practises as a barrister in Belfast and Dublin if he would represent us on a pro bono basis. He
agreed and set about ling pleas to establish our standing in the case. Jim Cotter in Boston
agreed to represent our interests there, again on a pro bono basis, and thanks to Harvey
Silverglate, the Massachusetts ACLU joined the team. Our gratitude to all these lawyers was in
direct proportion to our dismay over Boston Colleges behavior.
By this point Irish-American groups, the Ancient Order of Hibernians, the Brehon Law Society
and the Irish-American Unity Conference, had joined the campaign. These groups were alarmed
at the consequences for the peace accords and for the architect of the IRAs peace process
strategy, Gerry Adams who we all agreed was the real target of the British action. Their rst
achievement was to recruit John Kerry, then the Massachusetts-based chairman of the Senate
Foreign Relations Committee, now Secretary of State. He issued a statement urging Hilary
Clinton to intervene, to get the British to withdraw the subpoenas in order to protect the Good
Friday Agreement, the deal that had been brokered in large part thanks to the efforts of
Presidents Clinton and George W Bush.
Gerry Adams who we all agreed was the real target of the British action
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The striking thing about Kerry is that he is a graduate of Boston College Law School but it was
Irish-Americans who recruited him, not Boston College. I later lobbied Kerrys successor in
Washington Robert Menendez and discovered Boston College had never been near him. Not
only was Boston College boycotting this campaign but there was no effort that we could see to
mobilise other colleges to the cause; some people suggested that it was actually discouraging
them and while we never had evidence of that theres no doubt that had Boston College tried, a
well organised effort could have galvanized American academe; after all the subpoenas
potentially had enormously negative consequences for scholars.
The rst court challenge was in December 2011 at the Federal District court in Boston, in front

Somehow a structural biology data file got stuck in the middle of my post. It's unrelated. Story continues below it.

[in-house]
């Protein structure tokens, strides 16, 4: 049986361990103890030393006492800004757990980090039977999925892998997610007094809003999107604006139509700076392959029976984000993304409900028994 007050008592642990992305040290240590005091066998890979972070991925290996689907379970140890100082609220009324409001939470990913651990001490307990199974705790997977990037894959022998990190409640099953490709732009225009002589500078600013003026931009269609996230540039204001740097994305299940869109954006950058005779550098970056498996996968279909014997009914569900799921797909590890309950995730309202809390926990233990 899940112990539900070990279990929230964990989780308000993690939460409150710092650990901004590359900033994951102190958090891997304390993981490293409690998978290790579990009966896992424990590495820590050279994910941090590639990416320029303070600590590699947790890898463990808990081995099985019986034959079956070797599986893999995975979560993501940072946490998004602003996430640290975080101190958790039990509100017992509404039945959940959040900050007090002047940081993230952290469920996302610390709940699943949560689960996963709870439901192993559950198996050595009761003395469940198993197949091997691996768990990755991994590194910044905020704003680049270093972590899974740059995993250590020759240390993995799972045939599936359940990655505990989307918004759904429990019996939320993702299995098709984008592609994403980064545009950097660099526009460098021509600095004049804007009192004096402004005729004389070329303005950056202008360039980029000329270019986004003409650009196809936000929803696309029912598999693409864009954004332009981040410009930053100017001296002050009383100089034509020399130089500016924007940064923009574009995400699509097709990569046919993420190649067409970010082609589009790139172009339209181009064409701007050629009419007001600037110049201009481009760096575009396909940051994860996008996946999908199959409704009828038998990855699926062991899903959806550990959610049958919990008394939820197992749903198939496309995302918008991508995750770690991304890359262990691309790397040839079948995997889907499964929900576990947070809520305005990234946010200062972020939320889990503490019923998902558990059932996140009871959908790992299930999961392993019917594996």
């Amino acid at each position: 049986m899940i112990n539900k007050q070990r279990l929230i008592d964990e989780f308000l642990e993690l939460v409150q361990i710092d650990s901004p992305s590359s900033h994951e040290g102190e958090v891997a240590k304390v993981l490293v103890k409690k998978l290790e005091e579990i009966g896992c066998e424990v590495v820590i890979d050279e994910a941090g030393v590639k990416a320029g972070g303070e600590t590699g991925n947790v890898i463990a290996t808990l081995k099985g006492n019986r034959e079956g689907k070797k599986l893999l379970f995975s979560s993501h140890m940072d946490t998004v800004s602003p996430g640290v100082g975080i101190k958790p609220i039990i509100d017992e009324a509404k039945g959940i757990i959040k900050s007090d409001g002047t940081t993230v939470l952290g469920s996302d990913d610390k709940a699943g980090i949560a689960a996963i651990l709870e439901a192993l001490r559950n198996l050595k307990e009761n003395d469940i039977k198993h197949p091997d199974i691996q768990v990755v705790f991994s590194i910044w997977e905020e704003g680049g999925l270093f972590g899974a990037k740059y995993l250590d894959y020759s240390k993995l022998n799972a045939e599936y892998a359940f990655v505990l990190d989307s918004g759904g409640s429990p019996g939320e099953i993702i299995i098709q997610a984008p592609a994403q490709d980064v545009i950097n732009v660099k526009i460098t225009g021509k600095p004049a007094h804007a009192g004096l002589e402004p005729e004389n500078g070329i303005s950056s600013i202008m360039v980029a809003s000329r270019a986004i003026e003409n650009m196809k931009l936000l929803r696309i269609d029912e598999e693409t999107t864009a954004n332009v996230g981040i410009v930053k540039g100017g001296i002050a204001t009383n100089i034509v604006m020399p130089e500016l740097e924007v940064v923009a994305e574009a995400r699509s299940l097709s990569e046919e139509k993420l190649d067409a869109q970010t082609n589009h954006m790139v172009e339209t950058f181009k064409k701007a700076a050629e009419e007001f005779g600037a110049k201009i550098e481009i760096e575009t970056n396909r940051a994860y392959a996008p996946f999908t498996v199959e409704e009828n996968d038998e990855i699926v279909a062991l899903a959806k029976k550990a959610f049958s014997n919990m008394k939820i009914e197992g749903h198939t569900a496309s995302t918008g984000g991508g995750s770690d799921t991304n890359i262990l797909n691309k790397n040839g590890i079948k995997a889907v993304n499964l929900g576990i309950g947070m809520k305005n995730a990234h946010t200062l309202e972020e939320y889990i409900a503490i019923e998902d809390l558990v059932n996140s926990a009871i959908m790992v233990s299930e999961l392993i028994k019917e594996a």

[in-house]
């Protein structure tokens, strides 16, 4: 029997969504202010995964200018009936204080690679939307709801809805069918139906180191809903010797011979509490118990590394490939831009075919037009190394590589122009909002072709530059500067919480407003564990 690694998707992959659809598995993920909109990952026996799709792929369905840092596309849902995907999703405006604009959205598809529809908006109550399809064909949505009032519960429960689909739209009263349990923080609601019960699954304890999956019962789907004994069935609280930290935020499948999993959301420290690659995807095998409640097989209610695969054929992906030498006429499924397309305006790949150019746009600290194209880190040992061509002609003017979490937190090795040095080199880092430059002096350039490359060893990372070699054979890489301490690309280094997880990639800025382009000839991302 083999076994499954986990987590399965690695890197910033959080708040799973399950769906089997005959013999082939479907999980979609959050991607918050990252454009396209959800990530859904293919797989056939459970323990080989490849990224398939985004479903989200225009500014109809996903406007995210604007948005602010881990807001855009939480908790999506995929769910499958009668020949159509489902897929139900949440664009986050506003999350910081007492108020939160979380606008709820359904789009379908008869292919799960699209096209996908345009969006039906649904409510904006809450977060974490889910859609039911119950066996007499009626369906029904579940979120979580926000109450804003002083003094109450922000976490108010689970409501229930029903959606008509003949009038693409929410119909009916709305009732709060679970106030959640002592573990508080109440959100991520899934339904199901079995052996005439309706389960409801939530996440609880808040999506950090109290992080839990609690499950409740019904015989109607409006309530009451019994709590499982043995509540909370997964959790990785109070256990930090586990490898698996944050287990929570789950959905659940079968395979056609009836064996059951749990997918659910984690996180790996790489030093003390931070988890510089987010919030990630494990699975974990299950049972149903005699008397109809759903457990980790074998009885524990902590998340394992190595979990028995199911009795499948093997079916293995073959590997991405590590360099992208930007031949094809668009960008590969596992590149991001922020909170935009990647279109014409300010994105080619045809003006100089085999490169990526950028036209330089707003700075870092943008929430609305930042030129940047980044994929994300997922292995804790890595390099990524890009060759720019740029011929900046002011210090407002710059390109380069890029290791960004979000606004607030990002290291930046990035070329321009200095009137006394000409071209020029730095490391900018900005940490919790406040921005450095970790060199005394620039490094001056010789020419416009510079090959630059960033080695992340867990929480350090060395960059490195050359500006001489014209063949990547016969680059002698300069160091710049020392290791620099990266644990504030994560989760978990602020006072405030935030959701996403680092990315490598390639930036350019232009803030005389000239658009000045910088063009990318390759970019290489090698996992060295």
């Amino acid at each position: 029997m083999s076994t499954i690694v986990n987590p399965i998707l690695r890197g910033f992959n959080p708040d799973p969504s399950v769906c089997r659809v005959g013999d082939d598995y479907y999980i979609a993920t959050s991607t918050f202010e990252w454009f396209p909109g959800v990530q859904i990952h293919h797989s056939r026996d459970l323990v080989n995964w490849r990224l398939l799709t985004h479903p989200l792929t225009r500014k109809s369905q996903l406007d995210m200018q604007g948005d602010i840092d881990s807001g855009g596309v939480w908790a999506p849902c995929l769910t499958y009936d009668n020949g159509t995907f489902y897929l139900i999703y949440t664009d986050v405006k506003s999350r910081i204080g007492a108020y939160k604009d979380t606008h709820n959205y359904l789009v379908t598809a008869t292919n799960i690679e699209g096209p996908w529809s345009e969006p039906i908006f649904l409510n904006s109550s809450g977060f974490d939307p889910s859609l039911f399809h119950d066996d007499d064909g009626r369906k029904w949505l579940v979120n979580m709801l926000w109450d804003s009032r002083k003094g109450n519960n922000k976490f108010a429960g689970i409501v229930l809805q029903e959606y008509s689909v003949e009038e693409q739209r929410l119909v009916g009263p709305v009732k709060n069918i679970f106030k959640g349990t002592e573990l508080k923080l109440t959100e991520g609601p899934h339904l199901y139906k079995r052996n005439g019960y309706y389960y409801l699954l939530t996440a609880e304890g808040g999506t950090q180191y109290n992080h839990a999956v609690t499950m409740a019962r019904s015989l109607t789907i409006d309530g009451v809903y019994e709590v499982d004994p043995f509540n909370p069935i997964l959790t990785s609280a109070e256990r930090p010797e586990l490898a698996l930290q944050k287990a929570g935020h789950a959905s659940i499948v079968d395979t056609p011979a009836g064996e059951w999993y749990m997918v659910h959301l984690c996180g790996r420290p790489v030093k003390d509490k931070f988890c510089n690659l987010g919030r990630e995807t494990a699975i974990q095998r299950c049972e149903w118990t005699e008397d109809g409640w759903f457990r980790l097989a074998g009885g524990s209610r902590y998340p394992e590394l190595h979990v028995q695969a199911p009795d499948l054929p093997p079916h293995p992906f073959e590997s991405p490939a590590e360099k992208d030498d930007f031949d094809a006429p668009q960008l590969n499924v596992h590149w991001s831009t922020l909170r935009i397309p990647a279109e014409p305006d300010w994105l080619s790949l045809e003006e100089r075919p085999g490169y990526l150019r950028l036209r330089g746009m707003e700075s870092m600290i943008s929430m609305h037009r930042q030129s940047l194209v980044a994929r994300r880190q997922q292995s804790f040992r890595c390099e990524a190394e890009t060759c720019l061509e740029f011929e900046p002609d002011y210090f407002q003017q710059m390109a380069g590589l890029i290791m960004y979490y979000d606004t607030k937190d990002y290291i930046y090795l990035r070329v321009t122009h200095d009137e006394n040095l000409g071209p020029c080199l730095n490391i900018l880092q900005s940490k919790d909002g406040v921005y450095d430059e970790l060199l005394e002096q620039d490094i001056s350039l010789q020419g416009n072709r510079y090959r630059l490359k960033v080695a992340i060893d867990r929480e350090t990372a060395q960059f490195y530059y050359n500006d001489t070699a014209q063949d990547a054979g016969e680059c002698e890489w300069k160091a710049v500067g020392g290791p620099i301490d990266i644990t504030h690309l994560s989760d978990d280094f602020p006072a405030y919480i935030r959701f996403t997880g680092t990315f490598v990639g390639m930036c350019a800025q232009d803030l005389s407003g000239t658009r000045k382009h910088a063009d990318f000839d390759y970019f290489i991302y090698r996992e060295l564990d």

of Judge William Young who had presided over the trial of the shoe-bomber, Richard Reid.
No-one expected success here. The important phase would be the appeal, in front of the First
Circuit based in Boston and then perhaps at the Supreme Court.
As expected we lost but within days Boston College announced it would not appeal. We had
fallen at the rst hurdle and now the college was abandoning the ght.
But worse was to come. After Judge Young ruled against the college he then had the task of
deciding which interviews were responsive to the subpoena, in other words which interviews
should be handed over. His rst instinct was to ask the college to undertake that task; after all
Bob ONeill would be familiar with the archives contents given that he was its custodian.
When he called his court to order in late December 2012, Judge Young was presented with a
sealed afdavit by the Boston College attorney. We only know its contents because the
subsequent interaction between an astonished Judge Young and the college attorney was
witnessed by Jim Cotter, our attorney. The afdavit, he learned, contained the extraordinary
claim from ONeill that he could not help the court because he had not read the interviews!
I knew this was a lie because ONeill and myself had often discussed the interviews and it was
always evident to me that the librarian was so familiar with their contents because he had read
them, as indeed he was duty bound to do.
The true purpose of the colleges ploy soon became evident. The college attorney suggested that
instead the court should approach Anthony McIntyre in Ireland to ask for his guidance. Given
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Extravagant lies about
myself and Anthony
McIntyre have
characterised Boston
Colleges campaign
against ourselves
that six years had elapsed since the project had ended McIntyre could hardly be expected to
remember such ne detail but anyway he took a principled stand, in contrast to ONeill, saying